That sensibly priced bit falls down a bit when it comes to this T8 XC90 with its Twin Engine plug-in hybrid and a price tag that starts at £60k and keeps on going. That’s £15k more than the equivalent D5 and £10k more than the equivalent T6.
And it’s hard to justify on economy grounds because, despite official 134mpg figures, the T8 returns around the same economy as the diesel in the real world (we got 31.1mpg with three plug-in charges over the course of a week and hundreds of miles), and although the extra performance is nice, it’s not earth-shattering performance. But…
If you’re taking an XC90 T8 and running it through a business, the BIK rates are hugely appealing, and more than enough to warrant the extra spend, with the cost for a 40% driver around £4k a year less on the T8 than the D5.
But even if you can’t run your XC90 through your business, if you can afford the extra for the T8 then it’s a more complete car, capable of personality change at the flick of a button (well, the rolling of a knurled wheel), real world economy about the same as the D5 diesel and performance on a par with a V8 Supercharged Range Rover.
Frankly, any XC90 is a delight, but if you are counting the pennies (and aren’t a business user) then the D5 is the best bet.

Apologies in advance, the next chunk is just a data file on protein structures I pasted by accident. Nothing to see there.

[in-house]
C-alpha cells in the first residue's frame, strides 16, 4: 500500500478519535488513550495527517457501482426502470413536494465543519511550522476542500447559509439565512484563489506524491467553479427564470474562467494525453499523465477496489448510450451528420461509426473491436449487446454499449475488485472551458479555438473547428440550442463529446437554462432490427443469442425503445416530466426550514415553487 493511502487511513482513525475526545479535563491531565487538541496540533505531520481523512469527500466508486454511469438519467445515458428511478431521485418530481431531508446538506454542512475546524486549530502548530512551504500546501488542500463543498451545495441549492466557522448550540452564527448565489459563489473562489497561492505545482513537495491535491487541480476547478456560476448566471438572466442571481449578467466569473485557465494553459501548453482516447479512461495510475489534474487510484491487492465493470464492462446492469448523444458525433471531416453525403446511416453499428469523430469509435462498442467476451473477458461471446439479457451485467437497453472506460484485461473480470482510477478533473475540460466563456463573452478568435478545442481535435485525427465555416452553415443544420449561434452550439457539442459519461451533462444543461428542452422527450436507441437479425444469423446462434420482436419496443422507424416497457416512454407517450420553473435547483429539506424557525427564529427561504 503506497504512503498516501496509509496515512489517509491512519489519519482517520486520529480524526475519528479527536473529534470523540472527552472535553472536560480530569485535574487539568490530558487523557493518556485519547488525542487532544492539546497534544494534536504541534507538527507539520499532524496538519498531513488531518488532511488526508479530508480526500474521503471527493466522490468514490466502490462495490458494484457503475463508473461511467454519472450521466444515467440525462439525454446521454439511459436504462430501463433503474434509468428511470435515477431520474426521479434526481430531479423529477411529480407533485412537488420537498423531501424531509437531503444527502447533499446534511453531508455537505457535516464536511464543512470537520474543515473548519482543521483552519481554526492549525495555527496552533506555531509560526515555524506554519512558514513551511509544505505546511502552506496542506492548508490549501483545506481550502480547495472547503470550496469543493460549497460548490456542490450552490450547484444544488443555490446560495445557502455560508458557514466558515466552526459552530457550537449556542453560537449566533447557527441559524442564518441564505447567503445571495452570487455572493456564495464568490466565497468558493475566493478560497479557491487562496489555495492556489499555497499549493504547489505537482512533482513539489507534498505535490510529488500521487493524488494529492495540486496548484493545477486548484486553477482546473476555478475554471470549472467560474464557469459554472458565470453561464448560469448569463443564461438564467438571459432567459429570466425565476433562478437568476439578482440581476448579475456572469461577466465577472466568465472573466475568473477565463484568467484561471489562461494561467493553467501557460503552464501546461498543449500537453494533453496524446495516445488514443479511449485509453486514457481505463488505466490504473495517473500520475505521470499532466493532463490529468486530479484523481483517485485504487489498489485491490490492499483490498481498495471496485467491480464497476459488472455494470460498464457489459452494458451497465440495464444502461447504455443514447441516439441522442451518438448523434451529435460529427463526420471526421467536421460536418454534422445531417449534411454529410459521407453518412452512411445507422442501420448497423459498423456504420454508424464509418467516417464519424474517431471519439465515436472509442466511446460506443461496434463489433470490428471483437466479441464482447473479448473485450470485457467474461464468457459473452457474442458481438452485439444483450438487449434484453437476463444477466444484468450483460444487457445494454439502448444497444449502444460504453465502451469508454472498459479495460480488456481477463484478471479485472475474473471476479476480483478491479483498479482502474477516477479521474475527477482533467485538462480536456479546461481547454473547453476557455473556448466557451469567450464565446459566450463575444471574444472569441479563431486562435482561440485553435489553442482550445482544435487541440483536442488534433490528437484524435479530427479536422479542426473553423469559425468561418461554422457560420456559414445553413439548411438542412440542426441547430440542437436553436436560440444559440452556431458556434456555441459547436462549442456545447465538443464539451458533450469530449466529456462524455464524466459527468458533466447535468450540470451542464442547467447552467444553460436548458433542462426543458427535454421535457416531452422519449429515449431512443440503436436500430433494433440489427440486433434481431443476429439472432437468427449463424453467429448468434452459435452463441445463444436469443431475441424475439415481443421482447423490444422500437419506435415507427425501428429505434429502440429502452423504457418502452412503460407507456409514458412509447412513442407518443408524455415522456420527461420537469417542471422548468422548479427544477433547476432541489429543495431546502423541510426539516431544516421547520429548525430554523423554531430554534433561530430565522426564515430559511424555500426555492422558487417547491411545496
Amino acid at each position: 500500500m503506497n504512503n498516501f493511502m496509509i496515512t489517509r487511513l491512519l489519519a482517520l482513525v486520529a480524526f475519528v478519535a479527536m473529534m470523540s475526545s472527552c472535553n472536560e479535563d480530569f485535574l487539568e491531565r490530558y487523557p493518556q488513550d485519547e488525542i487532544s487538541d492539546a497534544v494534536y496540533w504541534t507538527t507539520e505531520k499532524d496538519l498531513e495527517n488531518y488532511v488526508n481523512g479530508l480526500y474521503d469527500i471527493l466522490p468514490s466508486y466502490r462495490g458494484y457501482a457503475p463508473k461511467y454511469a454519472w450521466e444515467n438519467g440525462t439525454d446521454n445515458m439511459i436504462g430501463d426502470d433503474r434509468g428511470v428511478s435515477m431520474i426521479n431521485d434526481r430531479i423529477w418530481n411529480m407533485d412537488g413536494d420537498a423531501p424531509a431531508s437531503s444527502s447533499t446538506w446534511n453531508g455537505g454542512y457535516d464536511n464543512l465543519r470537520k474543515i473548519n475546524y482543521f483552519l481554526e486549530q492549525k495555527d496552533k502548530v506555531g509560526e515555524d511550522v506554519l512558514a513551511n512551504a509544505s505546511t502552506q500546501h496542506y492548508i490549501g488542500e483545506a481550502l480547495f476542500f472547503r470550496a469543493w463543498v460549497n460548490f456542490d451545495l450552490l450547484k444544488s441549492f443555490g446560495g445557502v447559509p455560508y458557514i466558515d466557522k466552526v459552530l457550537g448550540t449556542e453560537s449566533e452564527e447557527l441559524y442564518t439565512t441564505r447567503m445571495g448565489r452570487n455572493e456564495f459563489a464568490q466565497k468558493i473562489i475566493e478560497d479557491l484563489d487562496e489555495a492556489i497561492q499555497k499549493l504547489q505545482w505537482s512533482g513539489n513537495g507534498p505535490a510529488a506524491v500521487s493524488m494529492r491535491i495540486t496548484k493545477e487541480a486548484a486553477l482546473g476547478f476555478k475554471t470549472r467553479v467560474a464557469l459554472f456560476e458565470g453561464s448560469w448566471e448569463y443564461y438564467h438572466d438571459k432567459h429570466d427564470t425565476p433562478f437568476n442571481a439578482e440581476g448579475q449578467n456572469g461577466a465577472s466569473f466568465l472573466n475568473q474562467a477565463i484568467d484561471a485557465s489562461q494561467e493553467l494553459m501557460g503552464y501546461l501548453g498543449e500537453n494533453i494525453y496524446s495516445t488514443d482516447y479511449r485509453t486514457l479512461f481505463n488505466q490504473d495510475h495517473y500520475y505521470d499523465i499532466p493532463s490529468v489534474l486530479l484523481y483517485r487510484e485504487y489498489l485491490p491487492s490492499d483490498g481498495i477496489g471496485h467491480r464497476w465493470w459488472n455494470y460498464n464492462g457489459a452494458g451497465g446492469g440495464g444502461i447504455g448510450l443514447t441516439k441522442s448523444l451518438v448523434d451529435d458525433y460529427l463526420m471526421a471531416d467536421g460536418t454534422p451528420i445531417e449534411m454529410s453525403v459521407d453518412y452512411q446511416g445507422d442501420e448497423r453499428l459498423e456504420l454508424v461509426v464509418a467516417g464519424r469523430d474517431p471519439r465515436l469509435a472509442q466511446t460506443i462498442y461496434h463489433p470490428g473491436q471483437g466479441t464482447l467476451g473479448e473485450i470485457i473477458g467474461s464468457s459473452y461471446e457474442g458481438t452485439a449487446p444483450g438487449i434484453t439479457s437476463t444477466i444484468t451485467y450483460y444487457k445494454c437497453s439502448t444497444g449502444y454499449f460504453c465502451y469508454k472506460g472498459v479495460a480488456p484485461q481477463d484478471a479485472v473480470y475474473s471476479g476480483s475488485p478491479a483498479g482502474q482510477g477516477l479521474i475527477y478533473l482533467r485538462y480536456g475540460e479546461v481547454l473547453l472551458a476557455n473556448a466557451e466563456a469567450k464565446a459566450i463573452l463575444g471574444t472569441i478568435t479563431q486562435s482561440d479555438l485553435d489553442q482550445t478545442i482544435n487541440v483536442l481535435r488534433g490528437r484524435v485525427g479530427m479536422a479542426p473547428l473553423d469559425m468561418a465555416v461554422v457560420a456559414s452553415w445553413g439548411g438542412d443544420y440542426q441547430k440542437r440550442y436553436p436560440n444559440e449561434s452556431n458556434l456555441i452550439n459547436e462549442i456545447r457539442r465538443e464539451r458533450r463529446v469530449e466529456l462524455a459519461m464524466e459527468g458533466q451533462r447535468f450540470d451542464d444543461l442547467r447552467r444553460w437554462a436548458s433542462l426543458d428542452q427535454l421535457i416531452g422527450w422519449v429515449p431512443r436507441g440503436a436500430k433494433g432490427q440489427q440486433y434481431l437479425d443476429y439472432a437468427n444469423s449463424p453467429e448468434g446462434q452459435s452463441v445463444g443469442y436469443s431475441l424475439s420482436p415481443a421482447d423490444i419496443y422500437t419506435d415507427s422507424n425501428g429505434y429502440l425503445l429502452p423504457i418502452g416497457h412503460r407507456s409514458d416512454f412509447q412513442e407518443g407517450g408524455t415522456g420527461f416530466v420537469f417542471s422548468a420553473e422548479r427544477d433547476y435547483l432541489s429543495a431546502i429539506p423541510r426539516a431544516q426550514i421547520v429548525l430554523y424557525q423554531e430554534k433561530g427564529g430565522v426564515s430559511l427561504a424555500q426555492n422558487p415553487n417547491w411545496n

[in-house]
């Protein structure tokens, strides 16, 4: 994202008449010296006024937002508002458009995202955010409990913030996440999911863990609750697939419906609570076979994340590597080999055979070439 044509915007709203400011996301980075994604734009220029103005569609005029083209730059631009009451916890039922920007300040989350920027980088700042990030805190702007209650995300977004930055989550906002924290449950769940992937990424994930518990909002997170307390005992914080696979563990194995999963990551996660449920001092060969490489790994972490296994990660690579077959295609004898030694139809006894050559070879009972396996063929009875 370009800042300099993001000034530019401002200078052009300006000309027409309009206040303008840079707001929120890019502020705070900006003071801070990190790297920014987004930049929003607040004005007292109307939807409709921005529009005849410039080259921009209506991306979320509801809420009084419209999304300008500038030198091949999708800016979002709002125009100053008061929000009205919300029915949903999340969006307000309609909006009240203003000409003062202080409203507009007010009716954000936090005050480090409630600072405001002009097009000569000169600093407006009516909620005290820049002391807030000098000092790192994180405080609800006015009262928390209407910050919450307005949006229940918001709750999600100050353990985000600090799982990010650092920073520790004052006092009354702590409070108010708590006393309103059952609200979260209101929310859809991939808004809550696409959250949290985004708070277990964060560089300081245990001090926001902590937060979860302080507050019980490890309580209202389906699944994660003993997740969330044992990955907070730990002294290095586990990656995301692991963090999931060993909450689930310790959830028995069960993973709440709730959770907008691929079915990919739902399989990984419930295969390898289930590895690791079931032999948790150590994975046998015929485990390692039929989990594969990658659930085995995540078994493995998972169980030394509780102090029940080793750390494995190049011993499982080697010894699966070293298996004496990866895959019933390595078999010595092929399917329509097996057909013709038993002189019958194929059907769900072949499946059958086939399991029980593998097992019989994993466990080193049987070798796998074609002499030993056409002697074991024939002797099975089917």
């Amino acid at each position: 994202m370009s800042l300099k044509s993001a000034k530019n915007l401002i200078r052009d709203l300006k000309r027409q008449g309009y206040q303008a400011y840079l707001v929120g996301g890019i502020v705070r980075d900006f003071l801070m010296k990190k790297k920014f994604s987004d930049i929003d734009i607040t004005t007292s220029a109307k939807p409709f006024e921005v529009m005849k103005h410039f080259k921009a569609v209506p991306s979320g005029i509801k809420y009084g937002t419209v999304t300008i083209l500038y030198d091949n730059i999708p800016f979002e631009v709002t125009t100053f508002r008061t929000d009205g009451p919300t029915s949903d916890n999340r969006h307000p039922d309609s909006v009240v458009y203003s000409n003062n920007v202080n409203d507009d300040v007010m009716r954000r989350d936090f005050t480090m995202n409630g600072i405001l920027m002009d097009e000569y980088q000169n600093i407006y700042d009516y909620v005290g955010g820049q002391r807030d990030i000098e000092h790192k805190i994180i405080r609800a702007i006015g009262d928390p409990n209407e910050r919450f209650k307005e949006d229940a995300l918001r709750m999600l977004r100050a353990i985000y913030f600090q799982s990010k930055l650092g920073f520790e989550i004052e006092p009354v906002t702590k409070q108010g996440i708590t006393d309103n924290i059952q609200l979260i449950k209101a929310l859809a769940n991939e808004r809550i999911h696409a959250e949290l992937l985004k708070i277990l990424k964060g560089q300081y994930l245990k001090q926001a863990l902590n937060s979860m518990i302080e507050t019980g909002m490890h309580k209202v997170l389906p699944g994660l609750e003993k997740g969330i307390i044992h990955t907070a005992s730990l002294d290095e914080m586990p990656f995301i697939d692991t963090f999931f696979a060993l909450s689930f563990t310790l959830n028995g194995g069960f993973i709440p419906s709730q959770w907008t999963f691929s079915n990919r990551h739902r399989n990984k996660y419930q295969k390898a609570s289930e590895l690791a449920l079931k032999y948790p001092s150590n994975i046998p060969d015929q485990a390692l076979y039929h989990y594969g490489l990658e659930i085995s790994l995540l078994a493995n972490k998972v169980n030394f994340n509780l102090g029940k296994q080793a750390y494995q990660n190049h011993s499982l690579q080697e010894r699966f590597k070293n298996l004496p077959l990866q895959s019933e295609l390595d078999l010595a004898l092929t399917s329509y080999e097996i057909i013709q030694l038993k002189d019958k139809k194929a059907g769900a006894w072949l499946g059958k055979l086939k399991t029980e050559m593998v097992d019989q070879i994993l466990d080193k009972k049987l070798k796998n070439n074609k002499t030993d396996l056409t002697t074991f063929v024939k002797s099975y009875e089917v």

Otherwise, the XC90 T8 really is the ultimate XC90.
Volvo XC90 T8 Momentum Review Photos
2016 Volvo XC90 T8 Momentum Review Quick Specs
- Engine: 1969cc, 316bhp + Electric Motor 86bhp
- Performance: 0-62mph 5.6 seconds / Top Speed 140mph
- Economy: 134.5mpg – Official / 31.1mpg – Test
- Emissions: 49g/km
- Price: £60,455 / Price as tested £68,850
- Test car supplied by Volvo UK
Test car options
Intellisafe Pro – £1,500
- Adaptive Cruise Control with Distance Alert
- Queue Assist
- Lane Keeping Aid
- Blind Spot Information System (BLIS) with Cross Traffic Alert (CTA)
- Rear Collision Mitigation
Winter Pack with Heads-Up Display – £1,175
- Heated Front Seats
- Heads-Up Display
- Heated Steering Wheel
- Heated Washer Nozzles
Xenium Pack – £1,000
- Parking Camera 360º Surround View
- Park Assist Pilot – Automatic Parallel and 90º Parking (includes Front and Rear Park Assist)
Family Pack – £450
- Integrated Booster Cushion for Centre Seat, 2nd Row
- Porwe Child Locks – Rear Doors
- Load Protection Net
- Integrated Sun Curtains – Rear Doors
- Illuminated Front & Rear Tread Plates
- Multicolour Theatre Lighting
- Front and Rear Door Pocket and Front Cupholder Illumination
- Rear Footwell and Side Step Illumination
- Ambient Door and Instrument Panel Lighting
- Premium Metallic Paint £1,000
- Four Corner Electronic Air Suspension £2,150
- Apple CarPlay™ £250
- Dark Tinted Windows – Rear Doors and Cargo Area £400
- Linear Walnit Inlays £220